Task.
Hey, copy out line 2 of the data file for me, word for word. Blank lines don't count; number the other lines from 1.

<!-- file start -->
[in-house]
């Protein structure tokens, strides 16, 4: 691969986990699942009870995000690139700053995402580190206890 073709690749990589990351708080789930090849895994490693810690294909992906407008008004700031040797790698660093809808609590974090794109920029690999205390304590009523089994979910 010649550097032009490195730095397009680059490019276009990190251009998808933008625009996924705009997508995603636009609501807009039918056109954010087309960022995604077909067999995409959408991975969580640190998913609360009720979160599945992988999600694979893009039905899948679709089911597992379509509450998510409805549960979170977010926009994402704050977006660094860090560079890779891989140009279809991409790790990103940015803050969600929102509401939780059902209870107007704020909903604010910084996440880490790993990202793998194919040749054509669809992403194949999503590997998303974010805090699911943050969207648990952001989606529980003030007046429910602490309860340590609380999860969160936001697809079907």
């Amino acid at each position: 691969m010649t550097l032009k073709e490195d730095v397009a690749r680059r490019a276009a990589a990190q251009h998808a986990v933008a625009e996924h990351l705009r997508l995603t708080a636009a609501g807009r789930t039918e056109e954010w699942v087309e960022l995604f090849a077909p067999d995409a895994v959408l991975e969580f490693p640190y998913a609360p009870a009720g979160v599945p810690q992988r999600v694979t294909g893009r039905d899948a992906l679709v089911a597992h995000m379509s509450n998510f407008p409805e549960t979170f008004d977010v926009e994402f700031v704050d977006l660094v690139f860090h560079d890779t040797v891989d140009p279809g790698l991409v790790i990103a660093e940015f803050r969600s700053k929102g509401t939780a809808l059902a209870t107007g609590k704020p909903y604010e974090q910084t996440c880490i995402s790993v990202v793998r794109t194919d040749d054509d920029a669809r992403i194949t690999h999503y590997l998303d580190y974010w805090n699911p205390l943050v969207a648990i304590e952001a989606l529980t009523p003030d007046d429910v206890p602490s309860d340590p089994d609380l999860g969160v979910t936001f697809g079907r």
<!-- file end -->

């Protein structure tokens, strides 16, 4: 691969986990699942009870995000690139700053995402580190206890 073709690749990589990351708080789930090849895994490693810690294909992906407008008004700031040797790698660093809808609590974090794109920029690999205390304590009523089994979910 010649550097032009490195730095397009680059490019276009990190251009998808933008625009996924705009997508995603636009609501807009039918056109954010087309960022995604077909067999995409959408991975969580640190998913609360009720979160599945992988999600694979893009039905899948679709089911597992379509509450998510409805549960979170977010926009994402704050977006660094860090560079890779891989140009279809991409790790990103940015803050969600929102509401939780059902209870107007704020909903604010910084996440880490790993990202793998194919040749054509669809992403194949999503590997998303974010805090699911943050969207648990952001989606529980003030007046429910602490309860340590609380999860969160936001697809079907």